The primary scope of a COC in this region is clearly expected to be related to the conduct of naval vessels and aircraft traversing the Indian Ocean. During the Lankan prime minister’s February 2017 lecture, he emphasized foremost the need for a stable legal order for the freedom of navigation and overflight. He cautioned that differing interpretations of the United Nations Convention on the Law of the Sea and the shifting balance of power in the region negates the original utility of the existing legal system. Inter-state conflict and unilateral control of the global commons may follow, so there is a pressing need for new mechanisms that can accommodate the evolving strategic landscape.

Discussions on what a COC would entail, however, have been more ambitious. The COC has at times being tasked with tackling nontraditional-security issues, like human and drug trafficking, and sea piracy and maritime terrorism. It has also been flagged as an appropriate avenue for governance over emerging “blue economy” activities such as seabed mining, hydrographic surveying and bioprospecting. A COC, typically considered as a confidence-and-security-building measure, risks overreaching by taking on practical operational cooperation outside its jurisdiction. Attempting to address maritime issues across such a broad spectrum also runs the danger of becoming a meaningless catch-all framework.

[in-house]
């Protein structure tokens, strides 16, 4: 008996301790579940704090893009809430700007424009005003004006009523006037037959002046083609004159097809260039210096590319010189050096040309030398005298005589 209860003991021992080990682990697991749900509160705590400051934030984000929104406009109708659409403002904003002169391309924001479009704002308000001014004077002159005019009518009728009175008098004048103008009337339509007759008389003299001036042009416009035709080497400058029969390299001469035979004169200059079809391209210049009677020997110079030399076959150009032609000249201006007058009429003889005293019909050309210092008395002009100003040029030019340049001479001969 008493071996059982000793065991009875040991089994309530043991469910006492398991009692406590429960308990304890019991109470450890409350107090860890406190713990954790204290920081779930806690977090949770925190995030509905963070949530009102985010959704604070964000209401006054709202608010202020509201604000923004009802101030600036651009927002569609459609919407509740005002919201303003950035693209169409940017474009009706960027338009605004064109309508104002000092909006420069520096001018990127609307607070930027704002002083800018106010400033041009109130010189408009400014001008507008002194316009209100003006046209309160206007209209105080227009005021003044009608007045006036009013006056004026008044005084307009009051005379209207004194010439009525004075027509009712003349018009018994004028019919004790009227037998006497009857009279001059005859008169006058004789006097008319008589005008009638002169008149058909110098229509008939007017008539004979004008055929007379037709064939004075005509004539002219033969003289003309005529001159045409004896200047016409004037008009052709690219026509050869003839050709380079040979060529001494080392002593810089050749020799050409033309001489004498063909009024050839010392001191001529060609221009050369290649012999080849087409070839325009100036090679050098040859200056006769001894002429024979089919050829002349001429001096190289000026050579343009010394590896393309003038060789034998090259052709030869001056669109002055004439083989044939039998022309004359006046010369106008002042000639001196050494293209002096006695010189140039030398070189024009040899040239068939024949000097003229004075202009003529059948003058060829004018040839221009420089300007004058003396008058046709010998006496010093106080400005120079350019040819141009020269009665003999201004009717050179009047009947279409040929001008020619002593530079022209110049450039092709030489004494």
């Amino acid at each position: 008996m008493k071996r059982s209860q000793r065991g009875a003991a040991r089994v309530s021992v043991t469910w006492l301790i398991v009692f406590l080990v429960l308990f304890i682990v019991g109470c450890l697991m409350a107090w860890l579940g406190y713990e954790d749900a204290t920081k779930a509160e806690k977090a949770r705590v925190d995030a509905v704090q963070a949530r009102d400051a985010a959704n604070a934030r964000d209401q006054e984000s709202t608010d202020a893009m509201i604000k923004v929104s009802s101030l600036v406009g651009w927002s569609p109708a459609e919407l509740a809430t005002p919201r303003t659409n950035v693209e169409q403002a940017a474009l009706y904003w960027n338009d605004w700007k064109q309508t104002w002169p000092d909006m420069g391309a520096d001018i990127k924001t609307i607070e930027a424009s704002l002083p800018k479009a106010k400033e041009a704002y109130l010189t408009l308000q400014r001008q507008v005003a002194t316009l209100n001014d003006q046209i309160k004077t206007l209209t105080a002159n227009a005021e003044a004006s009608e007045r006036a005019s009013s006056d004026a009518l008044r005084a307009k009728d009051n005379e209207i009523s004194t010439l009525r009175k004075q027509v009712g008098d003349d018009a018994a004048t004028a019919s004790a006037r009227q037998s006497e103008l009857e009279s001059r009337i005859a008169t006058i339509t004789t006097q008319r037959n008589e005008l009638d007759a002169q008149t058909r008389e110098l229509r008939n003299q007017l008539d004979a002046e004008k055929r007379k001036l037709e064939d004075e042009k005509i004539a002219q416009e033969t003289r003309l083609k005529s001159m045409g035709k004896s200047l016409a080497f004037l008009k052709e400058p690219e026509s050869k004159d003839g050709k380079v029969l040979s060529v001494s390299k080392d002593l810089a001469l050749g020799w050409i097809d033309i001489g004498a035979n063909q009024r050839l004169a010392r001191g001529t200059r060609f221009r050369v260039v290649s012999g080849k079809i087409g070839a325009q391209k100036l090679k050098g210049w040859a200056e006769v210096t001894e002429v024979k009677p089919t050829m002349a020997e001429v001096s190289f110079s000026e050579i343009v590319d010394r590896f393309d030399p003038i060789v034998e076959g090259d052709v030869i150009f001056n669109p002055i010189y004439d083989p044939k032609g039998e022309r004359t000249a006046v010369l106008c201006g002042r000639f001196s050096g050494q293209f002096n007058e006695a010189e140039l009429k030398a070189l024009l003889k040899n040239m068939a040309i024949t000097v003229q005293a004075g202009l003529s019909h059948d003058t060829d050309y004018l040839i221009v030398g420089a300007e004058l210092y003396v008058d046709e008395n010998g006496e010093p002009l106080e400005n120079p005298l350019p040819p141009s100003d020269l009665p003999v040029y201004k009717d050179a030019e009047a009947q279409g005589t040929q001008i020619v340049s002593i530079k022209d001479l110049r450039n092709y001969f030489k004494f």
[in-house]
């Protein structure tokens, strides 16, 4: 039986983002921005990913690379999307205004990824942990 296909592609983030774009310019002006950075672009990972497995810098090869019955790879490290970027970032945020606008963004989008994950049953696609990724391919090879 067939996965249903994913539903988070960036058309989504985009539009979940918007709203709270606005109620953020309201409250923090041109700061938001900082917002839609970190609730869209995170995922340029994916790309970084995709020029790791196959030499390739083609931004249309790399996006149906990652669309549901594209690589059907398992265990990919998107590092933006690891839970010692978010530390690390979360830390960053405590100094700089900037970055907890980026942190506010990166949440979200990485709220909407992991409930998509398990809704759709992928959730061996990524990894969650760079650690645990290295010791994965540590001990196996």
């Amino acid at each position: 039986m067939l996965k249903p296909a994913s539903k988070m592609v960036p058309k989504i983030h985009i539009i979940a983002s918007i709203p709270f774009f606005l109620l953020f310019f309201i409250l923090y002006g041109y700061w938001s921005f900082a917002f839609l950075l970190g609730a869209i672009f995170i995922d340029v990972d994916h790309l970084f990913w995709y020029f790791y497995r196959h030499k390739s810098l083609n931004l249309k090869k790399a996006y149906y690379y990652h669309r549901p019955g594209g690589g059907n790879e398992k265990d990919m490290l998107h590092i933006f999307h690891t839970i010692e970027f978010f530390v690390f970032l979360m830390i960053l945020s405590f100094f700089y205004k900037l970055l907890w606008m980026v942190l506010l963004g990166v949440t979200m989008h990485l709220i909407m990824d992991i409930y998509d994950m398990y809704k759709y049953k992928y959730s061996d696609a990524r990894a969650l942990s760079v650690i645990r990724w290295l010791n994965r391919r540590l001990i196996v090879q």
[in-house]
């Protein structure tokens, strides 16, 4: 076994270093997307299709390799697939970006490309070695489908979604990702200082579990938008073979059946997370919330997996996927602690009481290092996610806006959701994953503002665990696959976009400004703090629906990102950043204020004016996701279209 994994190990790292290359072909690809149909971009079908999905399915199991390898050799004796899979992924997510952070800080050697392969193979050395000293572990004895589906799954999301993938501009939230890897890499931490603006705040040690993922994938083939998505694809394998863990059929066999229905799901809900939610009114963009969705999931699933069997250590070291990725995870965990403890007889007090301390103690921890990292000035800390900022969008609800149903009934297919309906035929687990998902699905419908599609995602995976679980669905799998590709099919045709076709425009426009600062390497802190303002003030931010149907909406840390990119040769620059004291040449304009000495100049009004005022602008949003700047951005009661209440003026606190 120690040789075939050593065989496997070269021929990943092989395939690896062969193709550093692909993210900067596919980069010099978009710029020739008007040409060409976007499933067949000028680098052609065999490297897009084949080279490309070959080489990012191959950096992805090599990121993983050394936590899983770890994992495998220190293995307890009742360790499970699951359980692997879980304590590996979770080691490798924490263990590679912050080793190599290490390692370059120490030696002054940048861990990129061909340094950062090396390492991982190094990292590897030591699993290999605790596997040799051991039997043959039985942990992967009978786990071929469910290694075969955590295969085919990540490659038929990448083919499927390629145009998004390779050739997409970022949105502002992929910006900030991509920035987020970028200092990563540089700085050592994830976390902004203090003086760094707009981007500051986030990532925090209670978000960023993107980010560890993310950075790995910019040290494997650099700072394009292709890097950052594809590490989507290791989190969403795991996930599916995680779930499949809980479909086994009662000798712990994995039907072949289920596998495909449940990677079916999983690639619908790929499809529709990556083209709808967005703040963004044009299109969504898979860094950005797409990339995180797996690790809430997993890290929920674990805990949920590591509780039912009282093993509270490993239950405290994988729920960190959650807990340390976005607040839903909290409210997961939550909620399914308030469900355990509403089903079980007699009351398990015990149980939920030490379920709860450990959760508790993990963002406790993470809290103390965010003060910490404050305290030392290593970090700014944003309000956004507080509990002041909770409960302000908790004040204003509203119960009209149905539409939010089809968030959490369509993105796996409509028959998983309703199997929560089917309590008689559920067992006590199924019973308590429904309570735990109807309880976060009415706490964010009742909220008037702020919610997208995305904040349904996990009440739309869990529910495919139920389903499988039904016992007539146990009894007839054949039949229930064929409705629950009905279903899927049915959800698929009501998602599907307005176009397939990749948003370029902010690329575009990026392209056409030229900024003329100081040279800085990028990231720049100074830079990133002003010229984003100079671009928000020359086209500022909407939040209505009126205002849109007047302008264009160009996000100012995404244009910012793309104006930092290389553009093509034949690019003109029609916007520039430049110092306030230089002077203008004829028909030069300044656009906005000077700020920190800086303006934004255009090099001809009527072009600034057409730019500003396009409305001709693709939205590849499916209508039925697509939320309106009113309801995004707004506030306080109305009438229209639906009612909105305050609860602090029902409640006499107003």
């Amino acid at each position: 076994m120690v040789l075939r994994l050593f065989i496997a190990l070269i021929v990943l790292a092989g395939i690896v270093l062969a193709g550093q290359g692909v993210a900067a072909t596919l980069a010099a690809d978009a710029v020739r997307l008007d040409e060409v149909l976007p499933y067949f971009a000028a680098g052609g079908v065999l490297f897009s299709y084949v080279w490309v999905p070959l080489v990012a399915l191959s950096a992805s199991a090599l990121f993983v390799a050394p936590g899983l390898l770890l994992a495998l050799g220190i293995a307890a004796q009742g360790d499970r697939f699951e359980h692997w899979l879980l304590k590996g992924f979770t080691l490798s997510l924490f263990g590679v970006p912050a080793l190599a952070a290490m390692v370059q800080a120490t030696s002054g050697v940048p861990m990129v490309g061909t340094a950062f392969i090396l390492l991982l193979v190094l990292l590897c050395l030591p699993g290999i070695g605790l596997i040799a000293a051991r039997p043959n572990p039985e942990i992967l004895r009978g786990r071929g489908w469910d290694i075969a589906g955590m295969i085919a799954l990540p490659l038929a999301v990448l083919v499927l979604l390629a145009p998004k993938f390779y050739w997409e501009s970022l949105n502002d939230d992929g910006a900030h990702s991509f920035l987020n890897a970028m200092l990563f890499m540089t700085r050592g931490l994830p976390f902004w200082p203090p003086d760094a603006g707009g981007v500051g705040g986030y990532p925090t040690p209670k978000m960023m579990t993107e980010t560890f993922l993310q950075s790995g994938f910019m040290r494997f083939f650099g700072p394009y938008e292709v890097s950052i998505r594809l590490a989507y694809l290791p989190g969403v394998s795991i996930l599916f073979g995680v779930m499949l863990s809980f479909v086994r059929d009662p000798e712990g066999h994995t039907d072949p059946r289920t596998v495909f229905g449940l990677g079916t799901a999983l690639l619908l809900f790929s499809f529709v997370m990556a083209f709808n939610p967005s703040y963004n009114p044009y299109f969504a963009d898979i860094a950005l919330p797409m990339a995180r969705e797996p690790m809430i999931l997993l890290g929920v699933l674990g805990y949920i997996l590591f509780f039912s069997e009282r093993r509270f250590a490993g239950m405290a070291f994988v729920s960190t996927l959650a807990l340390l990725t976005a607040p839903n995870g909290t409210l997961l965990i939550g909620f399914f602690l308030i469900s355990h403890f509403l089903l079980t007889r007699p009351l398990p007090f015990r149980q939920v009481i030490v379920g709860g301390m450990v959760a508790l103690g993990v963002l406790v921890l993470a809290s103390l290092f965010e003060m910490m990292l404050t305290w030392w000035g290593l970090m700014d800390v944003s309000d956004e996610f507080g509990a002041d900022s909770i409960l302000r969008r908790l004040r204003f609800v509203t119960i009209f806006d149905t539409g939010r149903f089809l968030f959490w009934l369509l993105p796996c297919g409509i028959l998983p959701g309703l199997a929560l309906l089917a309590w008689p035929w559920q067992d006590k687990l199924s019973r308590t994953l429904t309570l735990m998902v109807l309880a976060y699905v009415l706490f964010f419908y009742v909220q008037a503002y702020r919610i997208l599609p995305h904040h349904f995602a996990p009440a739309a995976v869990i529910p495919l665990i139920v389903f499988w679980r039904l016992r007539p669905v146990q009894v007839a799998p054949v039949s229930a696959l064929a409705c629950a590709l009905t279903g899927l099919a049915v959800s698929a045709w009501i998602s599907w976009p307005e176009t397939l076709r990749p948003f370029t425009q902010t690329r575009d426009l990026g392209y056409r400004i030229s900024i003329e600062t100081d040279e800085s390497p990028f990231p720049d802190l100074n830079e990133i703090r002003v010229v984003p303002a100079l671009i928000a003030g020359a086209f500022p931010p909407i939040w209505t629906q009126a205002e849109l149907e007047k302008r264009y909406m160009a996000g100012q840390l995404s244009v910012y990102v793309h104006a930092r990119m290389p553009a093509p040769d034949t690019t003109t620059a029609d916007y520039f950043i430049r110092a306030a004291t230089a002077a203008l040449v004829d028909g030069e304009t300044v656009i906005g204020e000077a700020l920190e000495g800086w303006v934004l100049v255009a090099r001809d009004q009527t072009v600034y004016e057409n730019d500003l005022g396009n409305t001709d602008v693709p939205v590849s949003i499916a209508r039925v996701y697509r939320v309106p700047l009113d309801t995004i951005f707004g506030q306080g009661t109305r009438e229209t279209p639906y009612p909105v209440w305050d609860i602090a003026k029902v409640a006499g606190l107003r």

How Will It Be Implemented?

The Indian Ocean Rim Association (IORA) is currently the only regionwide mechanism designed to facilitate government-to-government dialogue at the multilateral level. Of late, the association has gained considerable momentum, as member states such as India, Australia and Indonesia, among others, have committed greater resources to revitalize this regional body. South Africa, the new association chair, revealed in a recent country statement that regional maritime safety and security was the first of its three priorities, and that it would lead to the establishment of a working group on Maritime Safety and Security. It pledged a financial contribution of approximately $150,000 to the association to fund the establishment of new working groups on the blue economy, maritime safety and security, women’s economic empowerment, and the International Core Group of Tourism, as per the IORA Action Plan 2017–21. An additional $50,000 was to be allocated in support of the African oceans economy projects under the 2050 African Integrated Maritime Strategy. The association appears, therefore, to be the most suited platform for an initiative such as the proposed COC.

However, there are the risks of a potential mismatch between regional perceptions of the association and its actual capabilities. IORA is not highly institutionalized, and is more of a coordination (than implementation) body. The association’s decisions also require consensus by all twenty-one member states. Given the diversity of interests that occupy each subregion within the Indian Ocean Region, this is likely to preclude regionwide consensus on a COC. This is reflected, for instance, in the varying priorities of each IORA chair, which at times prevents continuity of initiatives. It is also important to note that there are still some key Indian Ocean littoral states that are not members of the association (Djibouti, Maldives, Myanmar, Pakistan and Timor Leste), primarily due to a lack of capacity.